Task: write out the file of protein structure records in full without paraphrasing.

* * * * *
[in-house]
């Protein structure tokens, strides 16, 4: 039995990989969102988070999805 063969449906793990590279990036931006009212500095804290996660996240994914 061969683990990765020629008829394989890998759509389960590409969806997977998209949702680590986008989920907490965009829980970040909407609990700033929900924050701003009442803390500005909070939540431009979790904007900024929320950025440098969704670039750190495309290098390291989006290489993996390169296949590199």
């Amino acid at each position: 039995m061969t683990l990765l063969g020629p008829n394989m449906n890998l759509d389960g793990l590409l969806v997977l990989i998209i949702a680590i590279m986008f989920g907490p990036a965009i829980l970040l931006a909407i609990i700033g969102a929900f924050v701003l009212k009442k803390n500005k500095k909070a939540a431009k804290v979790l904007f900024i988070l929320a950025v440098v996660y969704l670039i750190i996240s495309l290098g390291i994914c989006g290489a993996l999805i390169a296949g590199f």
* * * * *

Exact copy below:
[in-house]
């Protein structure tokens, strides 16, 4: 039995990989969102988070999805 063969449906793990590279990036931006009212500095804290996660996240994914 061969683990990765020629008829394989890998759509389960590409969806997977998209949702680590986008989920907490965009829980970040909407609990700033929900924050701003009442803390500005909070939540431009979790904007900024929320950025440098969704670039750190495309290098390291989006290489993996390169296949590199």
């Amino acid at each position: 039995m061969t683990l990765l063969g020629p008829n394989m449906n890998l759509d389960g793990l590409l969806v997977l990989i998209i949702a680590i590279m986008f989920g907490p990036a965009i829980l970040l931006a909407i609990i700033g969102a929900f924050v701003l009212k009442k803390n500005k500095k909070a939540a431009k804290v979790l904007f900024i988070l929320a950025v440098v996660y969704l670039i750190i996240s495309l290098g390291i994914c989006g290489a993996l999805i390169a296949g590199f």